I’m not a big fan of using sports as a metaphor for life’s challenges. But since we’re coming up on the biggest U.S. sporting event of the year this weekend, please allow me to bow to the convention.
Thanks to certain candidates, SNAP (formerly food stamps) has become a political football in the ongoing presidential primary. It shouldn’t be. There have been some very well-articulated editorials defending the program, critical of those who politicize it.
FRAC recently released results of a poll indicating broad support of SNAP, transcending party lines.
Criticism of the SNAP program shouldn’t be a vote generator. There are 50 million great reasons SNAP shouldn’t be a political football. But it is. And now that it is, I’m wondering if the hunger advocacy community has its best game plan in place.
We’re great at offense. We can cite statistics, now broken down to the county level, detailing the need in this country. We offer up heart-rending stories of those affected by food insecurity. We know, and when we get a chance, we can tell the story of hunger in America. We can move the ball quickly down the field.
I’m not certain our defense is so well-executed. SNAP critics run two plays that seem to keep them in the game: They claim SNAP is rife with abuse and fraud–with undeserving people gaining access to the benefits. They claim the system cultivates dependency in its beneficiaries. There are people of good faith who buy into both of these claims. Quite often hunger relief advocates tend to sit on the sidelines by not responding directly to these criticisms.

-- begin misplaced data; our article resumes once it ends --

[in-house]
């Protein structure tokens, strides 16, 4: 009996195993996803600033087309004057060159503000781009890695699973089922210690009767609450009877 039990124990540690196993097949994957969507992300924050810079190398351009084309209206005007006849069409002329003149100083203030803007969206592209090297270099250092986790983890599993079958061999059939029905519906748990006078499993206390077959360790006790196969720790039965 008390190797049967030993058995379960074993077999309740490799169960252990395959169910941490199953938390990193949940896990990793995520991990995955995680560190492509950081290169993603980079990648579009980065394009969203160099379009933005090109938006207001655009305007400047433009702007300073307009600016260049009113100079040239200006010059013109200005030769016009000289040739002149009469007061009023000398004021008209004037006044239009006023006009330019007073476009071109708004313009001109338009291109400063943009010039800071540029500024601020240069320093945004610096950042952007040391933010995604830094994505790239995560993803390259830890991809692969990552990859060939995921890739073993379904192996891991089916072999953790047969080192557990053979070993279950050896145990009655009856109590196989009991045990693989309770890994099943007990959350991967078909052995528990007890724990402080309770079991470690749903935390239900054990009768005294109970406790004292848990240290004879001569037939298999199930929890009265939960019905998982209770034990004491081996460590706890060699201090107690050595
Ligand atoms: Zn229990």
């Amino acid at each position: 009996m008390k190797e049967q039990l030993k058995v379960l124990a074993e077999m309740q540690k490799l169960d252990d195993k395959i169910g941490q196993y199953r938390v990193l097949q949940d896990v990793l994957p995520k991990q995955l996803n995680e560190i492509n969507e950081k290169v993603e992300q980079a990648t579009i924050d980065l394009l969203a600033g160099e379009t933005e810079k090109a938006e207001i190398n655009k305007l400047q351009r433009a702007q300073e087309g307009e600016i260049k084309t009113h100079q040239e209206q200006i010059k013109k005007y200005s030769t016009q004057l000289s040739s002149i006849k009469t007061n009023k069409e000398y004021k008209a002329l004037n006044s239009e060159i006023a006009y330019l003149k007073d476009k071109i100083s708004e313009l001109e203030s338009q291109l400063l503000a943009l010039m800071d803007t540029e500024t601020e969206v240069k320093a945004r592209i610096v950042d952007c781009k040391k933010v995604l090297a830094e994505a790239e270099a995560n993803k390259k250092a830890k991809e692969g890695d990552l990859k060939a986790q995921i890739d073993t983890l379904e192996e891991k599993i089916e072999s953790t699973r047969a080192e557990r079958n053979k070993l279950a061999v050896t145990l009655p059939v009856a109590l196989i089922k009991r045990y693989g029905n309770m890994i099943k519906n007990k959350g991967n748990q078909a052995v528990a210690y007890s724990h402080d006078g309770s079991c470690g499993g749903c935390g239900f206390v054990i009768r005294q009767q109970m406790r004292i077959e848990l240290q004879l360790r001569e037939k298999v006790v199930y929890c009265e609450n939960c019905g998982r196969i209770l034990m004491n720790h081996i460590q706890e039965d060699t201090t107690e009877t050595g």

The fact is, both of these myths have their genesis in reality, as distorted as the critics render it. There are some people who get SNAP benefits, who probably shouldn’t be getting them, even though that number is microscopic compared to the recipients truly in need. There probably are people who are dependent, though that percentage is also small, and the cycle of dependency is exacerbated by factors far more complex than simply receiving SNAP benefits.
My concern is that by not responding effectively to these claims, we give critics an open field.
As SNAP funding is being debated in the upcoming Farm Bill, we’ll need to have a great playbook to counter these critics. Should we respond to critics, or simply focus on a strong offense?
I have some thoughts. I’ll wait ’til next week to post.Photo Flickr Creative Commons. by Tom Newby Photography